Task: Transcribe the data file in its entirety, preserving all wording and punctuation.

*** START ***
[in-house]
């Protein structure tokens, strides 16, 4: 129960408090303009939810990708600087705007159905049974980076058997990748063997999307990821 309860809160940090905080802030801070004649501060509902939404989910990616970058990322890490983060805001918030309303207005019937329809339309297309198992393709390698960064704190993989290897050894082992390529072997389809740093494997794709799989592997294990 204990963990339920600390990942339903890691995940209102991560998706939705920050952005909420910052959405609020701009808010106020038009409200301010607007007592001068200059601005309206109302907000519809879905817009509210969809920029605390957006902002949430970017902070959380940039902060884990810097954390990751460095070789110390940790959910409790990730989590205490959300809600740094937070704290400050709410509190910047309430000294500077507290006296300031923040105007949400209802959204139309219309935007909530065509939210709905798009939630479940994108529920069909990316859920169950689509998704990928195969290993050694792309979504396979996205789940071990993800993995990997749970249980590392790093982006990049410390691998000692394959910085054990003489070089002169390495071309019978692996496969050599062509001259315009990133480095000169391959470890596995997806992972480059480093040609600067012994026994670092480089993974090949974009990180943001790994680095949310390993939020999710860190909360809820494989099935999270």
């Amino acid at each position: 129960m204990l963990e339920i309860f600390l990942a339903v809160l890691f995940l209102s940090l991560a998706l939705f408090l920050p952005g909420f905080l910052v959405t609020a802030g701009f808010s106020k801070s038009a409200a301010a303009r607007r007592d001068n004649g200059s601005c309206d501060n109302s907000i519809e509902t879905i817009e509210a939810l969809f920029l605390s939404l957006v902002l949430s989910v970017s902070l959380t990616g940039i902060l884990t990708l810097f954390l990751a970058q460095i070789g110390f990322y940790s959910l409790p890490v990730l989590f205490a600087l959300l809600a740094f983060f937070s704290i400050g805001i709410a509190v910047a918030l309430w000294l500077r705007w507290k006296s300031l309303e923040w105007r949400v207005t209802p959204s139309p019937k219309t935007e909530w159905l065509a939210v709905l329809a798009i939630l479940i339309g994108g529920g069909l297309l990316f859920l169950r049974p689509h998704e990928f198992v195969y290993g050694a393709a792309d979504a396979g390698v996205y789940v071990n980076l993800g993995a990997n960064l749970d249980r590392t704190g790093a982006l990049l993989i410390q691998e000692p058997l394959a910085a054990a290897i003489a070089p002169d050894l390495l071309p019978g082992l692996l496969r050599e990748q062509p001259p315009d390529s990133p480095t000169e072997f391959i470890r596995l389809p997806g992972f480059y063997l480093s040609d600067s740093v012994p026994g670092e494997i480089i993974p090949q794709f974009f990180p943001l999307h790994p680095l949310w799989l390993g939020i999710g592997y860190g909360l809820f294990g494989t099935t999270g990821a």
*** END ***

[in-house]
């Protein structure tokens, strides 16, 4: 129960408090303009939810990708600087705007159905049974980076058997990748063997999307990821 309860809160940090905080802030801070004649501060509902939404989910990616970058990322890490983060805001918030309303207005019937329809339309297309198992393709390698960064704190993989290897050894082992390529072997389809740093494997794709799989592997294990 204990963990339920600390990942339903890691995940209102991560998706939705920050952005909420910052959405609020701009808010106020038009409200301010607007007592001068200059601005309206109302907000519809879905817009509210969809920029605390957006902002949430970017902070959380940039902060884990810097954390990751460095070789110390940790959910409790990730989590205490959300809600740094937070704290400050709410509190910047309430000294500077507290006296300031923040105007949400209802959204139309219309935007909530065509939210709905798009939630479940994108529920069909990316859920169950689509998704990928195969290993050694792309979504396979996205789940071990993800993995990997749970249980590392790093982006990049410390691998000692394959910085054990003489070089002169390495071309019978692996496969050599062509001259315009990133480095000169391959470890596995997806992972480059480093040609600067012994026994670092480089993974090949974009990180943001790994680095949310390993939020999710860190909360809820494989099935999270």
């Amino acid at each position: 129960m204990l963990e339920i309860f600390l990942a339903v809160l890691f995940l209102s940090l991560a998706l939705f408090l920050p952005g909420f905080l910052v959405t609020a802030g701009f808010s106020k801070s038009a409200a301010a303009r607007r007592d001068n004649g200059s601005c309206d501060n109302s907000i519809e509902t879905i817009e509210a939810l969809f920029l605390s939404l957006v902002l949430s989910v970017s902070l959380t990616g940039i902060l884990t990708l810097f954390l990751a970058q460095i070789g110390f990322y940790s959910l409790p890490v990730l989590f205490a600087l959300l809600a740094f983060f937070s704290i400050g805001i709410a509190v910047a918030l309430w000294l500077r705007w507290k006296s300031l309303e923040w105007r949400v207005t209802p959204s139309p019937k219309t935007e909530w159905l065509a939210v709905l329809a798009i939630l479940i339309g994108g529920g069909l297309l990316f859920l169950r049974p689509h998704e990928f198992v195969y290993g050694a393709a792309d979504a396979g390698v996205y789940v071990n980076l993800g993995a990997n960064l749970d249980r590392t704190g790093a982006l990049l993989i410390q691998e000692p058997l394959a910085a054990a290897i003489a070089p002169d050894l390495l071309p019978g082992l692996l496969r050599e990748q062509p001259p315009d390529s990133p480095t000169e072997f391959i470890r596995l389809p997806g992972f480059y063997l480093s040609d600067s740093v012994p026994g670092e494997i480089i993974p090949q794709f974009f990180p943001l999307h790994p680095l949310w799989l390993g939020i999710g592997y860190g909360l809820f294990g494989t099935t999270g990821a």